2. Determine the minimum requirements for the job opportunity. The development of the appropriate minimum requirements is fundamental to the success of a labor certification. 
  3. Obtain the prevailing wage from the U.S. Department of Labor (DOL). Employers must file Form 9141 to request the prevailing wage determination from the DOL. It can take up to 8 months to receive a prevailing wage determination (PWD). The most current PWD processing timeline can be found on the DOL website
  4. Develop appropriate recruitment efforts. The appropriate recruitment efforts must be made and properly documented by the employer. A successful recruitment campaign includes documenting the valid reasons for rejecting U.S. applicants.
  5. Give notice. PERM regulations require the employer to give notice of the labor certification filing to its employees, either through a bargaining representative or by physical posting of a notice at the worksite(s).
  6. Gather supporting documents. All supporting documentation (evidence of recruitment efforts, advertisements placed, resumes received, etc.) should be assembled before the PERM application is filed. Although the PERM regulations detail the specific documentation which must be assembled, this documentation is not required to be submitted with the ETA-9089. However, employers should ensure that all necessary documentation is ready before filing, since it could be requested by DOL in an audit.

You can find more information about the PERM process in our Labor Certification article.

National Interest Waiver (NIW) and Schedule A 

National Interest Waiver (NIW) and Schedule A applicants do not need to obtain labor certification from the DOL. 

There is no need to file Form 9089 with the DOL for certification. 

However, for both NIW and Schedule A applications Form 9089 must be prepared and submitted directly to the U.S. Citizenship and Immigration Services (USCIS) along with Form I-140, Immigrant Petition for Alien Workers.

PERM Processing Times

It can take up to 12 months to get PERM approved by the DOL. The most current PERM processing time can be found on the DOL website (scroll down to “PERM Processing Times”)

Does an approved PERM (Labor Certification) expire?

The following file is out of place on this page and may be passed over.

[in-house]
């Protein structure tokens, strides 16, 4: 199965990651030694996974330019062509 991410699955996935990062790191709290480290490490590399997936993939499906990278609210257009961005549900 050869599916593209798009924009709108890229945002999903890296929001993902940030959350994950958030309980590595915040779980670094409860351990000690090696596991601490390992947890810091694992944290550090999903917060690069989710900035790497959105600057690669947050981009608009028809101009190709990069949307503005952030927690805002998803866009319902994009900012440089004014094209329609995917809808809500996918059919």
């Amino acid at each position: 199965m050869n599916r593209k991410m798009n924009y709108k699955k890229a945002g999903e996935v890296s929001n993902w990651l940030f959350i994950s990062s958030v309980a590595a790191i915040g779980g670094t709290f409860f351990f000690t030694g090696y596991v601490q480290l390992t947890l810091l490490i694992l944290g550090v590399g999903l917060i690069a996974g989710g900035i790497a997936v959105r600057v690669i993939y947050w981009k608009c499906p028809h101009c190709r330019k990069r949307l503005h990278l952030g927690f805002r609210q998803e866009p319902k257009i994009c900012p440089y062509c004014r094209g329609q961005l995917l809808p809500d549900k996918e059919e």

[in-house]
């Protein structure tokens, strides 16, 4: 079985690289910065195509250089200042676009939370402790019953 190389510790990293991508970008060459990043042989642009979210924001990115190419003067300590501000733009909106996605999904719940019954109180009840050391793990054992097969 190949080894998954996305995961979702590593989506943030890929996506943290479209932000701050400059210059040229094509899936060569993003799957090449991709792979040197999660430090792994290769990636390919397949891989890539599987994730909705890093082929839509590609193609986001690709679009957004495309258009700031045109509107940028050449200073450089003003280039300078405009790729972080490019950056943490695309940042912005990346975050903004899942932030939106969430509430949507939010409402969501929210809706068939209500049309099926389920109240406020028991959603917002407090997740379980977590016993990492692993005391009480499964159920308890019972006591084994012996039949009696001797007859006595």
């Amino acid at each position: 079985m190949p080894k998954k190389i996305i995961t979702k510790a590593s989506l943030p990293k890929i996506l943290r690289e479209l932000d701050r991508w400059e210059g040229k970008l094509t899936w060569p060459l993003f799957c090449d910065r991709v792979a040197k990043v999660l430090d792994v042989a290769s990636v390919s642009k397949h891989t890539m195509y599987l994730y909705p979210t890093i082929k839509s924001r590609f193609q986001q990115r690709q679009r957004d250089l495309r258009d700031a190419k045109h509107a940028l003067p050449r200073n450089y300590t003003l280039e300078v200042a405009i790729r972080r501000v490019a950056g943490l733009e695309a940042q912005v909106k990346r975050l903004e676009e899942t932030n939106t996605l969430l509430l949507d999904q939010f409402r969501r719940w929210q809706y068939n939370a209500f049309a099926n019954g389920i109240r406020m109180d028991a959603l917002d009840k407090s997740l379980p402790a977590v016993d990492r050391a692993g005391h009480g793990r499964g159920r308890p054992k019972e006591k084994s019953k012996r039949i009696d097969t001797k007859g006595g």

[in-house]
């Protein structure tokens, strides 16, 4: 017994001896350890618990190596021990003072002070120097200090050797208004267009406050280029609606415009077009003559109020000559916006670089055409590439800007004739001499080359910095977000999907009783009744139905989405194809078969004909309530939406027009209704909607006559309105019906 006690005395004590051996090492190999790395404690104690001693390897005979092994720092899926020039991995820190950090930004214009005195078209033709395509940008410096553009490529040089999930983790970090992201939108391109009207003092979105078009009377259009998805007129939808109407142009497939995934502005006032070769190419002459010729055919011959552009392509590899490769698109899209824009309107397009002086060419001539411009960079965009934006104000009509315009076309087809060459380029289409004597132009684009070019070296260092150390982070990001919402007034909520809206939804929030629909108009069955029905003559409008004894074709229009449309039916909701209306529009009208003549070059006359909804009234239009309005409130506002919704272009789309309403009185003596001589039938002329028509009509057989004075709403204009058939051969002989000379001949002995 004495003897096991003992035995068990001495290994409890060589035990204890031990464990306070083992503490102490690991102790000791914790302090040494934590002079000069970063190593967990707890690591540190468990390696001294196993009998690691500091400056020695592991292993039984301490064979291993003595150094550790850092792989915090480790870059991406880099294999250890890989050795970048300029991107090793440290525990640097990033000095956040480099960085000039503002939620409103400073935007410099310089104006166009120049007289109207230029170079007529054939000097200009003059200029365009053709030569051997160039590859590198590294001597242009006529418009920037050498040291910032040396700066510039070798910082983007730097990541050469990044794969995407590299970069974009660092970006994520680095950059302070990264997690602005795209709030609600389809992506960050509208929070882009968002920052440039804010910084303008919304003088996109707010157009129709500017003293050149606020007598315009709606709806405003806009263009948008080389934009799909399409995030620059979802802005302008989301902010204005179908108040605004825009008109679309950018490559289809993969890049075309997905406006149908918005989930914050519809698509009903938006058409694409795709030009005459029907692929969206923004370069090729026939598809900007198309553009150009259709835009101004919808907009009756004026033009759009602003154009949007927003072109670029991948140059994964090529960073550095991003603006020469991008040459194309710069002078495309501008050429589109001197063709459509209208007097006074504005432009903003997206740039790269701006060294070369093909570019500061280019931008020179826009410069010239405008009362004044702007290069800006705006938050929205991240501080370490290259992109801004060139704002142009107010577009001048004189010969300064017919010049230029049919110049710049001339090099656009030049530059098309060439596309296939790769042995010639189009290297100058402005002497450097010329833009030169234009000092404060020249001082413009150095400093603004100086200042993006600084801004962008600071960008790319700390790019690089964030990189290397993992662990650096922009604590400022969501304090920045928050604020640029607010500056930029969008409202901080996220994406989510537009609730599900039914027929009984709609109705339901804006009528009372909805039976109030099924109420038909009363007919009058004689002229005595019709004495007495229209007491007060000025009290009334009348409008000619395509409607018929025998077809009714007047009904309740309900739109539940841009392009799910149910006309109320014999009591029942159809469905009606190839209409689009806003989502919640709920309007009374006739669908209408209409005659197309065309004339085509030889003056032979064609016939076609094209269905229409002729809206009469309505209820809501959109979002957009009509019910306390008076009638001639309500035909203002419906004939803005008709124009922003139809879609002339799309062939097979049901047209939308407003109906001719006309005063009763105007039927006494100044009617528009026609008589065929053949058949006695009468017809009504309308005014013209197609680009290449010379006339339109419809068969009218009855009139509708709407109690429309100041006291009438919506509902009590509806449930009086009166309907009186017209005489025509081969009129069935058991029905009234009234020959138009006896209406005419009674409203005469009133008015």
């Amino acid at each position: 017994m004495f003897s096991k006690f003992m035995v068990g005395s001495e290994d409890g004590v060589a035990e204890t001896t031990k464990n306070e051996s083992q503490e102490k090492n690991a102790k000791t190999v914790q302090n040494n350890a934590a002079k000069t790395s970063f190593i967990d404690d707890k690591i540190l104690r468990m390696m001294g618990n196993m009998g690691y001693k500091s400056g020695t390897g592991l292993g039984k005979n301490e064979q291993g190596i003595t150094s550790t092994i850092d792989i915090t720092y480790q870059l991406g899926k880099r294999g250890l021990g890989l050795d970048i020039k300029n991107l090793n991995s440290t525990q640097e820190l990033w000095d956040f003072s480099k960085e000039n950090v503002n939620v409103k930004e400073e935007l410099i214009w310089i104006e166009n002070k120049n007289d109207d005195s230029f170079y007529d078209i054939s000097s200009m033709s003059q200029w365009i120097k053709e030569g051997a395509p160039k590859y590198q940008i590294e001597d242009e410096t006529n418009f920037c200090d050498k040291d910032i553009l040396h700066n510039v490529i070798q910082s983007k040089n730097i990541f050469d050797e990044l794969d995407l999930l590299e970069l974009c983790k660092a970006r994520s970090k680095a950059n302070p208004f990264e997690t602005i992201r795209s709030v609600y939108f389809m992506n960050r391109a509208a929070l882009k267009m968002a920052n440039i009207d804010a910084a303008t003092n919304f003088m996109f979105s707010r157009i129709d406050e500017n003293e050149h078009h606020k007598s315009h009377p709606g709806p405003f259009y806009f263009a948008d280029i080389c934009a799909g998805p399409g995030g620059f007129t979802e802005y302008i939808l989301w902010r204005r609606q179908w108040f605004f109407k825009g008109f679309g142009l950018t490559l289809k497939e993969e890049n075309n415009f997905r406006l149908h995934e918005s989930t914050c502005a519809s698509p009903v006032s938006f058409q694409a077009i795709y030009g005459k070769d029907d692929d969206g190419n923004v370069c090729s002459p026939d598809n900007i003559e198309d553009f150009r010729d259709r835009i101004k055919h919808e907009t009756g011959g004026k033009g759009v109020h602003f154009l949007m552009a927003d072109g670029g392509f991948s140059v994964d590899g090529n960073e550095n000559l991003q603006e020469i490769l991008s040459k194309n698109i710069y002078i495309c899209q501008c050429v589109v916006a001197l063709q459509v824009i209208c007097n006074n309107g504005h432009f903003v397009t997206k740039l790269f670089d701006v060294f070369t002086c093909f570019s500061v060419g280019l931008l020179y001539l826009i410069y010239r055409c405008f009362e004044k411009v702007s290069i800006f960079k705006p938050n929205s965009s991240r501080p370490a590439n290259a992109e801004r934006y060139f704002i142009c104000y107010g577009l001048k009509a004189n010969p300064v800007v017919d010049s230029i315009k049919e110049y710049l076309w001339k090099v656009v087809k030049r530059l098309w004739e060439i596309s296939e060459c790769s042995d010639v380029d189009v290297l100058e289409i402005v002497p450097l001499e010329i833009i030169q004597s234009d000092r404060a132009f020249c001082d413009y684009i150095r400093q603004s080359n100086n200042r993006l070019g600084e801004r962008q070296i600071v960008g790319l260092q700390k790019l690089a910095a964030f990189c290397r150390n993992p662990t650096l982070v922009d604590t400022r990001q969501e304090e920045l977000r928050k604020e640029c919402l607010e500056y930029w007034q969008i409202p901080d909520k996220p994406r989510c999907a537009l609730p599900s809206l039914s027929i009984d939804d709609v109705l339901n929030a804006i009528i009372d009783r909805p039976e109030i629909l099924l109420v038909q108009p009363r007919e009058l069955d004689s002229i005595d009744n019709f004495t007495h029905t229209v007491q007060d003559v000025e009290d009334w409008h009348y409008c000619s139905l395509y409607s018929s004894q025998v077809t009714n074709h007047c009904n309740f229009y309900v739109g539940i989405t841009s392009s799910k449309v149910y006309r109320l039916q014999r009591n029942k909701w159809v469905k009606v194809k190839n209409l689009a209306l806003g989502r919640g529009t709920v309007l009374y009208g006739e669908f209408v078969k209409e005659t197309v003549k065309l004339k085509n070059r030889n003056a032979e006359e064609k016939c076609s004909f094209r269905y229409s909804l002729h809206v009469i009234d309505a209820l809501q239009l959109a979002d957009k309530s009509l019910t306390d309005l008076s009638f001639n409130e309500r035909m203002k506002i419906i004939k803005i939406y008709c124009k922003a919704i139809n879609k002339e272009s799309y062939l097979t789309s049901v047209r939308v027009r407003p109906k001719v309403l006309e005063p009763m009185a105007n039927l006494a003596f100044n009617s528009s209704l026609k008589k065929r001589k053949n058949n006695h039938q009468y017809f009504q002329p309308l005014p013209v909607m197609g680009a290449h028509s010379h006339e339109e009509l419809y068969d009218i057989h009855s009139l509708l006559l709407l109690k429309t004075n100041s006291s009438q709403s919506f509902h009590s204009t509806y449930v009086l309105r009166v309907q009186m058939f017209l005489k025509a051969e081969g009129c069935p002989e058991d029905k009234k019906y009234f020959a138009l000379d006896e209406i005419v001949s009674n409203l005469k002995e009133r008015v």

An approved labor certification will expire 180 days from the date of issuance. Employers will need to submit Form I-140, Immigrant Petition for Alien Worker with USCIS within 180 days of the PERM approval date.

Can an Employee (Beneficiary) Pay PERM Expenses?

No. The foreign national is prohibited from paying the attorney’s fees and/or any costs related to preparing and filing the PERM labor certification. 

The employer may not seek or receive payment of any kind in regard to obtaining permanent labor certification, except the following two situations:

  1. When the work to be performed will benefit or accrue to a person or entity making the payment; and
  2. When the foreign national pays his or her own cost in connection with the labor certification. For example, the foreign national hires an attorney to assist in completing his or her part of the Form 9089, or seeks counsel about whether the PERM has a good chance of approval.

The DOL does not preclude the foreign national from paying the attorney’s fees for the preparation and filing of Form I-140 or the preparation and filing of Adjustment of Status or DS-260 immigrant visa applications.

Step 2. Filing Form I-140 

After Step 1 (Labor Certification, PERM) is approved, employers must file Form I-140, Petition for Alien Worker with USCIS within 180 days.

As a general rule, Form I-140 must include a certified individual labor certification from the DOL. 

There are two exceptions to the labor-certification requirement:

  1. National Interest Waiver (NIW)
  2. Schedule A workers:
    1. Physical therapists
    2. Professional nurses
    3.  Foreign nationals of exceptional ability in the sciences or arts (including college and university teachers)
    4. Foreign nationals of exceptional ability in the performing arts.

Form I-140 filing fee: $715 plus additional fees

Form I-140 Asylum Program Fee:

  • $600 (general category)
  • $0 (nonprofit employers)
  • $300 (small employers)